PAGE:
One major thing left out of the
Murray-Ryan budget dealis an extension of the Emergency Unemployment Compensation (EUC) program. Come January 1st,
1.3 million Americans will lose their jobless benefitswhen the EUC expires.
Democrats are working tirelessly lobbying their counterparts across the aisle for another year-long extension, but Republicans are not budging. They are concerned that unemployment benefits will cause people to stay on the government’s dole instead of finding work.
But beyond that, those benefits are not going to help the long-term unemployed find work. Employers are wary of hiring workers who have been out of work for more than 27 weeks, making it particularly challenging for the long-term unemployed to find a job.
That’s why, along with renewing the EUC program until 2015, Congress should pass legislation that directly attacks the long-term unemployment crisis. Here are five policies ideas to do so:
- Lower minimum wage and wage subsidy. This is functionally the same as offering a tax credit to firms that hire the long-term unemployed. The goal is to incentivise businesses to take a chance on the long-term unemployed without reducing wages. One way of doing so is to have the government pay a chunk of the wages, either through a lower minimum wage for the long-term unemployed and a wage subsidy or through a tax credit to employers.
- Education and Job Training. One reason that companies are wary of hiring the long-term unemployed is that their skills may have atrophied during their time between jobs. Another reason may be that the long-term unemployed don’t have the skills necessary to succeed in the current labour market. Funding job training and education programs is a way to attack both of those problems by teaching the long-term unemployed new skills.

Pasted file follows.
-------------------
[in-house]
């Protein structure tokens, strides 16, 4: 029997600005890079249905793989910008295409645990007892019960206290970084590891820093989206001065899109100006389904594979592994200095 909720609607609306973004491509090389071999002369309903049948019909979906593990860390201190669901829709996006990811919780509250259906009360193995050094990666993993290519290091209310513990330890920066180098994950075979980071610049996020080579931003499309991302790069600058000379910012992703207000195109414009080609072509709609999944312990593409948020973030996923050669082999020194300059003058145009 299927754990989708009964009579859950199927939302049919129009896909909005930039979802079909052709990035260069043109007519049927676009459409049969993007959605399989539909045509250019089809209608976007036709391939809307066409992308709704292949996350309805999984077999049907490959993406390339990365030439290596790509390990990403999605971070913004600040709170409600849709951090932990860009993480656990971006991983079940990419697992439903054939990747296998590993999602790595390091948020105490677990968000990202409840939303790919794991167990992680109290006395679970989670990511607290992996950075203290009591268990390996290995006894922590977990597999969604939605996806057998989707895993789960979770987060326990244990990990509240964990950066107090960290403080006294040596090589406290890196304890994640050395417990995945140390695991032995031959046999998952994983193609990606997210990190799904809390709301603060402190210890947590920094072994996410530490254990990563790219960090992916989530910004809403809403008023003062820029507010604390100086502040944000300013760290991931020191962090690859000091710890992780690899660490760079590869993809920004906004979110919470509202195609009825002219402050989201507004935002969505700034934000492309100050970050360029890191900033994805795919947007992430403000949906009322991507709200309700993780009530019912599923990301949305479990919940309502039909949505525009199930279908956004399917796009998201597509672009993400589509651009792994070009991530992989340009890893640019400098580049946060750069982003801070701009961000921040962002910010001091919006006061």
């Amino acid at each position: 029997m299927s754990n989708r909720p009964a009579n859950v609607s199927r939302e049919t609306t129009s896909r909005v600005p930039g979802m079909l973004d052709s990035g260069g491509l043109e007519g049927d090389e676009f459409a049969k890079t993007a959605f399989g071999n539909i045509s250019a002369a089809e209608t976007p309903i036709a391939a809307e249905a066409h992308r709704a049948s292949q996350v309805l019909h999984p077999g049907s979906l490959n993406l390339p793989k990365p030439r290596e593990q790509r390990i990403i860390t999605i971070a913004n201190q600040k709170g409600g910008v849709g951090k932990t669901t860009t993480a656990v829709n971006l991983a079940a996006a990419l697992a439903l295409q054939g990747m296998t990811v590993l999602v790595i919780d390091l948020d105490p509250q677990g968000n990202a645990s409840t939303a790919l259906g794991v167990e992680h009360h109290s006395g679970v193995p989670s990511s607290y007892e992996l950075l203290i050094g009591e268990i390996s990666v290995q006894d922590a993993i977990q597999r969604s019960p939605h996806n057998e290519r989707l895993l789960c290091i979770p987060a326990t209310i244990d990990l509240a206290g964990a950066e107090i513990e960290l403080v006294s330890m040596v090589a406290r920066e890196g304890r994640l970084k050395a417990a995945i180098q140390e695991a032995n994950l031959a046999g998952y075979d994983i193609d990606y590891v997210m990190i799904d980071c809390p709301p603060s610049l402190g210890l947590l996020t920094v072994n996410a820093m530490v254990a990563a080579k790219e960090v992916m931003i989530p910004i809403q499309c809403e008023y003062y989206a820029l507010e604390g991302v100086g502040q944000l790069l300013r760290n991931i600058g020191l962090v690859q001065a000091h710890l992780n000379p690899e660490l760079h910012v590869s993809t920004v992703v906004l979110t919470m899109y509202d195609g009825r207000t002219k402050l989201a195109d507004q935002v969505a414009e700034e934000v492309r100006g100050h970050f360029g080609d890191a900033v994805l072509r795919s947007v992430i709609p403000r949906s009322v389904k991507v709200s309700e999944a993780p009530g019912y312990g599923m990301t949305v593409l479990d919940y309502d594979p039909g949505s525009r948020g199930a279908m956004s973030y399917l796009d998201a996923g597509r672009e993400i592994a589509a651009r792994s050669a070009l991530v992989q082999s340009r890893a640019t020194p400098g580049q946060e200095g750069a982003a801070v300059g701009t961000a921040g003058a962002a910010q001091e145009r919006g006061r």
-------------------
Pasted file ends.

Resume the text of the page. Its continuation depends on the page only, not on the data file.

- Relocation assistance. The United States is a large and diverse place. Some areas have high unemployment and few jobs. Other have the opposite. Moving people from the former to the latter would give unemployed workers a chance to search for employment in a tight labour market where there will face less competition for more job openings. However, as I said, the U.S. is a large and diverse place so moving isn’t easy. It’s expensive. Offering the long-term unemployed a relocation bonus to move to an area of low unemployment would help solve that problem.
- Government jobs program. As Matt Yglesias notes today, after the Great Depression, the U.S. put its long-term unemployed back to work by mobilizing that massive war effort. Hopefully, that won’t be the solution this time around. But the government can still hire the long-term unemployed for public work projects and directly put them back to work.
The plight of the long-term unemployed is quickly becoming a national crisis. Unlike cutting their benefits, these four programs can help solve this growing problem.
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